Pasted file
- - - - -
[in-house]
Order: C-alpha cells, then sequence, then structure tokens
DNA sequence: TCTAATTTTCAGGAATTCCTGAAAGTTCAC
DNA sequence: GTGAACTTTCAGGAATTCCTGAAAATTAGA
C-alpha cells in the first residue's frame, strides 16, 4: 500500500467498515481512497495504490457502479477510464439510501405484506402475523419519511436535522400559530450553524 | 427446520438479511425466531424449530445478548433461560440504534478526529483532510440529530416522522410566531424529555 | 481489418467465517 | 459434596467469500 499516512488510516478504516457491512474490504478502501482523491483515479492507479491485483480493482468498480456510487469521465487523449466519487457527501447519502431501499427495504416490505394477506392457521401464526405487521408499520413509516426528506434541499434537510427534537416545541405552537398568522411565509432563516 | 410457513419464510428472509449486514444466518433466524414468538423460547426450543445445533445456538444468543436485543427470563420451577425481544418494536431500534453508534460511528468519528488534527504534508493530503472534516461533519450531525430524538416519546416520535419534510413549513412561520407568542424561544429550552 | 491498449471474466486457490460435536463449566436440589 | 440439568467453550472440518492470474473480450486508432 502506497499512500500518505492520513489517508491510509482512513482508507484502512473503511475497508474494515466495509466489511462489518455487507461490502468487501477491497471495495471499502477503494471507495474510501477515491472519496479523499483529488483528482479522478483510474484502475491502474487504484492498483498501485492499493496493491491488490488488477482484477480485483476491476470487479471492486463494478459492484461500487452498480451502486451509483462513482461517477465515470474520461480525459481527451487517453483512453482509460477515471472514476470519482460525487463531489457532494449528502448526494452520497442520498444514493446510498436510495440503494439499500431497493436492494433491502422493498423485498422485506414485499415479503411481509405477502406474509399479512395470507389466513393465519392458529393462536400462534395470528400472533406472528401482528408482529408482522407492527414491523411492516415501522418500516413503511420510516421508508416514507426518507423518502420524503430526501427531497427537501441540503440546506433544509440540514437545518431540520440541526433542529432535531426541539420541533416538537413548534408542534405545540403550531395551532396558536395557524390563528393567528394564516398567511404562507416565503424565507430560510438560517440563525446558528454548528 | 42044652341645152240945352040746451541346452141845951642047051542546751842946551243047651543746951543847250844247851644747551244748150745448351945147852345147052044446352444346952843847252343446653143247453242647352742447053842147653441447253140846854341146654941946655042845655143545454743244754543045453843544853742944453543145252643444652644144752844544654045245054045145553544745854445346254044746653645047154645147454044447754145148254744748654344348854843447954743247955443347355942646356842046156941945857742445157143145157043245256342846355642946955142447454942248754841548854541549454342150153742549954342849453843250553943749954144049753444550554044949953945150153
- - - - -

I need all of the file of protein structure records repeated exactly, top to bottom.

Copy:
[in-house]
Order: C-alpha cells, then sequence, then structure tokens
DNA sequence: TCTAATTTTCAGGAATTCCTGAAAGTTCAC
DNA sequence: GTGAACTTTCAGGAATTCCTGAAAATTAGA
C-alpha cells in the first residue's frame, strides 16, 4: 500500500467498515481512497495504490457502479477510464439510501405484506402475523419519511436535522400559530450553524 | 427446520438479511425466531424449530445478548433461560440504534478526529483532510440529530416522522410566531424529555 | 481489418467465517 | 459434596467469500 499516512488510516478504516457491512474490504478502501482523491483515479492507479491485483480493482468498480456510487469521465487523449466519487457527501447519502431501499427495504416490505394477506392457521401464526405487521408499520413509516426528506434541499434537510427534537416545541405552537398568522411565509432563516 | 410457513419464510428472509449486514444466518433466524414468538423460547426450543445445533445456538444468543436485543427470563420451577425481544418494536431500534453508534460511528468519528488534527504534508493530503472534516461533519450531525430524538416519546416520535419534510413549513412561520407568542424561544429550552 | 491498449471474466486457490460435536463449566436440589 | 440439568467453550472440518492470474473480450486508432 502506497499512500500518505492520513489517508491510509482512513482508507484502512473503511475497508474494515466495509466489511462489518455487507461490502468487501477491497471495495471499502477503494471507495474510501477515491472519496479523499483529488483528482479522478483510474484502475491502474487504484492498483498501485492499493496493491491488490488488477482484477480485483476491476470487479471492486463494478459492484461500487452498480451502486451509483462513482461517477465515470474520461480525459481527451487517453483512453482509460477515471472514476470519482460525487463531489457532494449528502448526494452520497442520498444514493446510498436510495440503494439499500431497493436492494433491502422493498423485498422485506414485499415479503411481509405477502406474509399479512395470507389466513393465519392458529393462536400462534395470528400472533406472528401482528408482529408482522407492527414491523411492516415501522418500516413503511420510516421508508416514507426518507423518502420524503430526501427531497427537501441540503440546506433544509440540514437545518431540520440541526433542529432535531426541539420541533416538537413548534408542534405545540403550531395551532396558536395557524390563528393567528394564516398567511404562507416565503424565507430560510438560517440563525446558528454548528 | 42044652341645152240945352040746451541346452141845951642047051542546751842946551243047651543746951543847250844247851644747551244748150745448351945147852345147052044446352444346952843847252343446653143247453242647352742447053842147653441447253140846854341146654941946655042845655143545454743244754543045453843544853742944453543145252643444652644144752844544654045245054045145553544745854445346254044746653645047154645147454044447754145148254744748654344348854843447954743247955443347355942646356842046156941945857742445157143145157043245256342846355642946955142447454942248754841548854541549454342150153742549954342849453843250553943749954144049753444550554044949953945150153